You’re reading Significant Digits, a daily digest of the telling numbers tucked inside the news. It’s Guest Week here at this column, which means a cavalcade of FiveThirtyEight writers has agreed to keep you numerate. Today’s guest writer: @blytheterrell.
1 in 300
A new study out of the University of Texas Medical Branch shows that female Aedes aegypti mosquitoes can pass the Zika virus to their offspring, which is not great news. The researchers found that it was no sure thing, however — the virus was passed down at a rate of 1 in 300 mosquitoes. But that could still be a problem because mosquito populations are pretty huge. [STAT]
Well, dear readers, we now know the price of a New York minute. It’s 56 bucks, which is about how much more New Yorkers will pay per month in rent, on average, to live one single minute closer by subway to Manhattan’s business districts. After you shelled out the cash, what would you do with your extra minute? Sleep in? Linger over your oatmeal with a loved one? Toss in another $56 a month to avoid a tongue lashing from Kevin Spacey? Choose wisely. [FiveThirtyEight]
Actor Gene Wilder died Monday at age 83. Rest in peace, Mr. Wilder. You’ll always be Willy Wonka to me. [The New York Times]
Canada brought back its mandatory long-form census this year (in case you needed a data-related reason to love Justin Trudeau), and the response rate was an impressive 97.8 percent. The overall response rate for both the long and short versions was 98.4 percent. CBC News quoted chief statistician Wayne Smith as saying this year’s census was the “best census since 1666.” [CBC News, h/t @JordanElder]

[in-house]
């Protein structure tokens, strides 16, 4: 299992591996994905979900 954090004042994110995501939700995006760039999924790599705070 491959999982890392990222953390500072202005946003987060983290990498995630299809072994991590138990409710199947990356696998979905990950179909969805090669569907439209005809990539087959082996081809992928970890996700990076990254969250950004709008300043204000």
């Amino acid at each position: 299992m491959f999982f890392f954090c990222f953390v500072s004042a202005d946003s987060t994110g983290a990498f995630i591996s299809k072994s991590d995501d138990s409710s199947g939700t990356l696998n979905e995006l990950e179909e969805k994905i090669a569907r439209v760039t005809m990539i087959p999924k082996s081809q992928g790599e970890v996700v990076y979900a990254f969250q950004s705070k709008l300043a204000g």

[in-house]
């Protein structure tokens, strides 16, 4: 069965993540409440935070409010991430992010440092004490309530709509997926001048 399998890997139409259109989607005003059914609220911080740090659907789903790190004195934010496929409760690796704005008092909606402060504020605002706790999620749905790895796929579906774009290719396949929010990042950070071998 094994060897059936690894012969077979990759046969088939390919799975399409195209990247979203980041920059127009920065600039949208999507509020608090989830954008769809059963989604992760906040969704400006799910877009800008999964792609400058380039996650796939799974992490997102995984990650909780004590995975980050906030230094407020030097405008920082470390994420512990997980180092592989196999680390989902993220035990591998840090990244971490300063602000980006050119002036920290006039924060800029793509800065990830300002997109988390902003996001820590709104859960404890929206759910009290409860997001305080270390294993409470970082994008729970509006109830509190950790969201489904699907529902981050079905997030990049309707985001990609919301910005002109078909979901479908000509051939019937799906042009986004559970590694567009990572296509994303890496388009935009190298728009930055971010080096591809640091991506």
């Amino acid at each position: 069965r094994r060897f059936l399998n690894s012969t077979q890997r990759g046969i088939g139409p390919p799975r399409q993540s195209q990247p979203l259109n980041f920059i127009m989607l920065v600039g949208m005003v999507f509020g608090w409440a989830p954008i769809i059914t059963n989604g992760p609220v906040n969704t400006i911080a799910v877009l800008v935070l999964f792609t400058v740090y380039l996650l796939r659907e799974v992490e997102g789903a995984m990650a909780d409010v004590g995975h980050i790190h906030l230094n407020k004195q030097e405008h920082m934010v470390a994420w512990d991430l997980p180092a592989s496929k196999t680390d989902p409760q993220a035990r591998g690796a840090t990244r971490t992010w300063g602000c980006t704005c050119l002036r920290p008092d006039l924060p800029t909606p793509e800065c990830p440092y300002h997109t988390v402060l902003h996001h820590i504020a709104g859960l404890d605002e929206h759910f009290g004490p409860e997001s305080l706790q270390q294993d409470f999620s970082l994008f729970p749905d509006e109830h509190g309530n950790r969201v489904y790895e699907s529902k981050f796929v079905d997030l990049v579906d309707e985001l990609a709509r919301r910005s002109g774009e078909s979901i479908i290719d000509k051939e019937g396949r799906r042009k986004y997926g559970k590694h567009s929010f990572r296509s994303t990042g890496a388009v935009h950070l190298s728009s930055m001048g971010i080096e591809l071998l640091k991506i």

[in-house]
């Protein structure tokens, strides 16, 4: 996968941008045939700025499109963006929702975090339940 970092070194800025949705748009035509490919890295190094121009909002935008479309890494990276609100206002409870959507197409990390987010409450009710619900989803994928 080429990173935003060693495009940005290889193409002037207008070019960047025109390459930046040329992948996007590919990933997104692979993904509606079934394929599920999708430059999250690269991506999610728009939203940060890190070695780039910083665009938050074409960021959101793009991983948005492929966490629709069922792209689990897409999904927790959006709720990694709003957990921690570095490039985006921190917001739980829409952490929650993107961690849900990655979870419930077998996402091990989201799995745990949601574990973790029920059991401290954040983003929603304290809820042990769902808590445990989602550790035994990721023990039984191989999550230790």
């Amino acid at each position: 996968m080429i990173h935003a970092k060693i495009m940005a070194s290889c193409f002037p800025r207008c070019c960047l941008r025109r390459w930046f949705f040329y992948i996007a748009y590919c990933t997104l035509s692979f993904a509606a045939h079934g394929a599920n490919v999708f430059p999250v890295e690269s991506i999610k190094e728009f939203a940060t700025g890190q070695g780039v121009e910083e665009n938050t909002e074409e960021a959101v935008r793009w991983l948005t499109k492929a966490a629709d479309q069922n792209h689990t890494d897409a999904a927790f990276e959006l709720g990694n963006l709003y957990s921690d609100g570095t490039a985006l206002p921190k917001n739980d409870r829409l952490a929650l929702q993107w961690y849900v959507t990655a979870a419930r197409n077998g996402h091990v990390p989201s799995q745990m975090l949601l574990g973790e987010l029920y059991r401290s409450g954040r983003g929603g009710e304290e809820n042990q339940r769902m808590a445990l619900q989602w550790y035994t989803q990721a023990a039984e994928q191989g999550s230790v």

300+ dead reindeer
A couple of you tweeted me the weird story of the more than 300 reindeer that were killed by lightning at a national park in Norway. You already made the angry Santa jokes, so instead I’ll say that I hope the hallucinogenic shrooms took the edge off. [National Geographic]
Back in May 2015, a radio telescope in Russia detected a signal from star HD164595, which is a cool 95 light-years away and is about the same size as our sun. It’s kind of unclear why no one said anything until now; the scientists who recorded it attracted attention when they gave a talk about the signal. And it’s way, way too early to say whether this is a sign of extraterrestrial life. That said, if it is the SETI Institute has protocols in place for what it believes should happen next. [The Guardian]
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